Handheld massage guns can cause dizziness

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A report of several individuals who experienced sudden episodes of dizziness or room dizziness after using a handheld massage gun was published in the May 2024 issue of the Journal of the American Medical Association, Otolaryngology. The authors report on two patients who developed isolated sudden dizziness within hours of using a handheld massage gun on the upper neck/lower scalp. The described type of vertigo, called benign paroxysmal positional vertigo or BPPV, is a specific entity associated with room-turning vertigo caused by head movements in a certain direction and orientation in space.

Typically, BPPV occurs when small particles of calcified crystals move around in the inner ear’s vestibular system (or vestibular system), leading to a sensation as if the chamber is spinning. This is different from the feeling of light-headedness or out of balance, and is very special because the symptoms are noticeable with movement of the head in one direction. Many people, up to one in thirty, have experienced symptoms of BPPV. It is more commonly seen in older individuals, over 50 or 60 years of age, because the small crystals in the inner ear can degenerate and become loose with age. Both patients in the current report were younger than 50 years.

Some episodes of dizziness or vertigo are accompanied by other symptoms, such as ringing in the ears or tinnitus, hearing loss, headaches, or cardiovascular events such as strokes. But BPPV is an event isolated from the vestibular system, without other ear-related or systemic physiological problems. The treatment for BPPV is one that involves creating the position that is causing the dizziness, in an attempt to eliminate the response of the inner ear balance system. These maneuvers, known as the Epley maneuvers, are briefly uncomfortable because they cause dizziness, yet are extremely successful in relieving the patient of dizziness.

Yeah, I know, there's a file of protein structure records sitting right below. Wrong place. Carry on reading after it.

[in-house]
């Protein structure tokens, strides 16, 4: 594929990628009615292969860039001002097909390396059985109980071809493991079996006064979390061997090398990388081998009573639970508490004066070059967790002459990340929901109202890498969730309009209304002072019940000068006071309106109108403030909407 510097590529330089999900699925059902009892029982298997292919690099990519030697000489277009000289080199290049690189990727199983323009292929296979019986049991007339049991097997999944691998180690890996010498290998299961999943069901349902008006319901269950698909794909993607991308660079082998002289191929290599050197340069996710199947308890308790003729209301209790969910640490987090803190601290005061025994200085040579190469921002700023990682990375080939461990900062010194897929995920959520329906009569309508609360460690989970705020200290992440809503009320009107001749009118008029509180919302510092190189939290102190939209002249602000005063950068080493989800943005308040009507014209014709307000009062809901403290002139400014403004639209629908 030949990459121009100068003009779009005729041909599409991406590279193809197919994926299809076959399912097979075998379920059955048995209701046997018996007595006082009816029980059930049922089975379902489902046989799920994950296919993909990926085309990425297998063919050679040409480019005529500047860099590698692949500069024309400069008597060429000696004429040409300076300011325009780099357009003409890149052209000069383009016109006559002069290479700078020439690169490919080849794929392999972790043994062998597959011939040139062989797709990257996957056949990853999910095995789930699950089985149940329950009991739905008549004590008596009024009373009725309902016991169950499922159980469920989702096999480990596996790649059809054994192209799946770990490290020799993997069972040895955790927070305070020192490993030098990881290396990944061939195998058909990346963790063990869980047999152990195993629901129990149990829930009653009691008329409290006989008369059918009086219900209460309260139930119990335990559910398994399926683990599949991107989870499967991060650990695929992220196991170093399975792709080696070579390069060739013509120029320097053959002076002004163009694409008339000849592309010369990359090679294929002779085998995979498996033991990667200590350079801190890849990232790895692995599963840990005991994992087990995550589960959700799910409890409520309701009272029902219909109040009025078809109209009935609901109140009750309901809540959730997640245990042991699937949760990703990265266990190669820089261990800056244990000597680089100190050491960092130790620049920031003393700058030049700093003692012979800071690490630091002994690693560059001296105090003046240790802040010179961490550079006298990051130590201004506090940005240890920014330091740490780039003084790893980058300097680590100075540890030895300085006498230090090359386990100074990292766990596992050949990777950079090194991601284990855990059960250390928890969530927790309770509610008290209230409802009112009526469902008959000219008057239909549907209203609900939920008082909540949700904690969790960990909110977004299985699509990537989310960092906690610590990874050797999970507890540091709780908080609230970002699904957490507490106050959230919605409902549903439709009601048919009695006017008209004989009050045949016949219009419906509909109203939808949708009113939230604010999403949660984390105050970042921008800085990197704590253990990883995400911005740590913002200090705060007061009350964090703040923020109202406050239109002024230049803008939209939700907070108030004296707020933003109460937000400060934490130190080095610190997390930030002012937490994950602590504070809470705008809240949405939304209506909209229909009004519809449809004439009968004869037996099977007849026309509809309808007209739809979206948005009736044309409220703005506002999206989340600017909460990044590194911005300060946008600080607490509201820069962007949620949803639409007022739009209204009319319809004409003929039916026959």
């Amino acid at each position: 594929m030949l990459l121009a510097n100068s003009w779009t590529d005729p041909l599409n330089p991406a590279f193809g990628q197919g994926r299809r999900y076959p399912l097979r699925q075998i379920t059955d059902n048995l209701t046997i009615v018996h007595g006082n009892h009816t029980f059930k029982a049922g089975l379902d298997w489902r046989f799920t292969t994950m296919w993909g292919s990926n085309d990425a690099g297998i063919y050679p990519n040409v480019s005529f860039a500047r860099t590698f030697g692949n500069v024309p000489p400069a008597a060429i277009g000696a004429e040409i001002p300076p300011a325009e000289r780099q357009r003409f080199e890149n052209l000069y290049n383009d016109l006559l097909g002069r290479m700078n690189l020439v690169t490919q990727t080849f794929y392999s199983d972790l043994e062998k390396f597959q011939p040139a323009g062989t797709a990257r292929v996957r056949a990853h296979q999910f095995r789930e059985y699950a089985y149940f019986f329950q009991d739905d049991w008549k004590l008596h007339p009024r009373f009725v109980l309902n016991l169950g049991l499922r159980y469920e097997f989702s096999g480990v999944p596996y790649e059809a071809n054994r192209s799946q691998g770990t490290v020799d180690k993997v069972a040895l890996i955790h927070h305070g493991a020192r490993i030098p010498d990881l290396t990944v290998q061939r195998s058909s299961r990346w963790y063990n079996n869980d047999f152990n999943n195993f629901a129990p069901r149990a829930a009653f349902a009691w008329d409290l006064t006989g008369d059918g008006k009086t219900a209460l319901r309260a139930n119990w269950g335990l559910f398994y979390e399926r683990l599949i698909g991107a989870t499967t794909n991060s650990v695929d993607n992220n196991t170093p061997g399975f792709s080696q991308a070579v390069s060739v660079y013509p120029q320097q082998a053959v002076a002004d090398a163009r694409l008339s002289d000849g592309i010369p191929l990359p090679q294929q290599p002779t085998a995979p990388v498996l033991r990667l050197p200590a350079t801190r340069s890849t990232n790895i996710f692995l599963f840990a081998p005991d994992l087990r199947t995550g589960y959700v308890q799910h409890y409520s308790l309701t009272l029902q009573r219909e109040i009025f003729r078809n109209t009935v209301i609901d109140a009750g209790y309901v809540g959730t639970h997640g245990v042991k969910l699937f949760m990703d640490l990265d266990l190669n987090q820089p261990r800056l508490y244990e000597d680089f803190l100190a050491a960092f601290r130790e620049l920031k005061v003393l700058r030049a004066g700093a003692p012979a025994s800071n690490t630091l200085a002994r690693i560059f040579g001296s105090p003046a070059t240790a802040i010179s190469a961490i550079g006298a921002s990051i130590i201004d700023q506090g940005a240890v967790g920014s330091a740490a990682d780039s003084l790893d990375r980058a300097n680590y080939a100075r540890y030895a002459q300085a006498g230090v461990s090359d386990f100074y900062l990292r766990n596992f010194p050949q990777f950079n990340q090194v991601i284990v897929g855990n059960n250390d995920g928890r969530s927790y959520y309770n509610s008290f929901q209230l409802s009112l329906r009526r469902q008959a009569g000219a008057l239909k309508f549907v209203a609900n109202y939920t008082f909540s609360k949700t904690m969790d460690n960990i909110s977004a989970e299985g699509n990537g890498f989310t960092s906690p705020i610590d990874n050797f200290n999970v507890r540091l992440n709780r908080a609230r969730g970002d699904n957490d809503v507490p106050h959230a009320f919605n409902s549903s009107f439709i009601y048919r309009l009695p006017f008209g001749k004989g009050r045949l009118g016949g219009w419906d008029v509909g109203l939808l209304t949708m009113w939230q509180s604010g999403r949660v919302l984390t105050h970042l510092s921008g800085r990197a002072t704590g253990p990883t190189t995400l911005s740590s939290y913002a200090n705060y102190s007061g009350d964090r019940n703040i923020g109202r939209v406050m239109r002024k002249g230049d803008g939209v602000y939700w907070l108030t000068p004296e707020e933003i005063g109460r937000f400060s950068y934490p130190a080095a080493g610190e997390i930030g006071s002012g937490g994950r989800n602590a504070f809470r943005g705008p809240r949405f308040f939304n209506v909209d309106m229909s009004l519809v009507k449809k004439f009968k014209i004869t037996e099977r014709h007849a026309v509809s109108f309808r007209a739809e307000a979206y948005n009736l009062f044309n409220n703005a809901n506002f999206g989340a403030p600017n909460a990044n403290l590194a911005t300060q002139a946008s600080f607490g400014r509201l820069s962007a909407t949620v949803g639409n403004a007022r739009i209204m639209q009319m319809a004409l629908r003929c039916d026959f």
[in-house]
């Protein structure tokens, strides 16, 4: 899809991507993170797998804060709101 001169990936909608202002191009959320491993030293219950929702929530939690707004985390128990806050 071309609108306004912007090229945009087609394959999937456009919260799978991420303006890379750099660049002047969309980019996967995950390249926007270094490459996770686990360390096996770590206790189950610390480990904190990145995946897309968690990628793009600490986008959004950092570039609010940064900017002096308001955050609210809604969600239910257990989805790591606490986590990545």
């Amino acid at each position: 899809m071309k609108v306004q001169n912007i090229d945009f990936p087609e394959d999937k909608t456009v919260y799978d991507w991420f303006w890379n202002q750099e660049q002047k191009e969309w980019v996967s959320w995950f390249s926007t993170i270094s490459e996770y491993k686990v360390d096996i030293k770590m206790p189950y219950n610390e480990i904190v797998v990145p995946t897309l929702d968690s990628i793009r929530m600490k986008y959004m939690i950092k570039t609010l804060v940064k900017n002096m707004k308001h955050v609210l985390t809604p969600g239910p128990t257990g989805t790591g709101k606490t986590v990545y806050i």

The following video is a demonstration of how the Epley maneuver is performed:

Vertigo caused by portable massage guns is thought to be caused by the combination of significant force, up to 32 kilograms, with rapid repetitive movements, up to 5,000 strokes per minute. This can stimulate the release of crystals in the vestibular or vestibular system, even in younger individuals. The report notes that other high-force repetitive vibration triggers have been described, including: electric toothbrush use and dental procedures such as drilling.

Dr. Ronen Nazarian, lead author of the study and an ear specialist in Los Angeles, California, notes that both patients described in the report responded quickly to treatment with the Epley maneuvers. He also acknowledges that these portable massage guns are enjoyed by many and that they are used on the neck by many people who work at computers or have developed tight muscles in the neck and upper back. He recommends that if someone is using the device in the upper neck, they should use a lower rotation setting and lower force level, and of course, stop using the device altogether if symptoms of dizziness develop. He also warns that there are many other causes of sudden or chronic dizziness, and it is critical to be evaluated to rule out other sources of symptoms.

Although this entity is likely rare given how common portable massage guns have become, the authors note that if these presentations increase in frequency, manufacturers may consider including dizziness as a potential user risk in their packaging information, especially when the device is used in the upper used. neck area.

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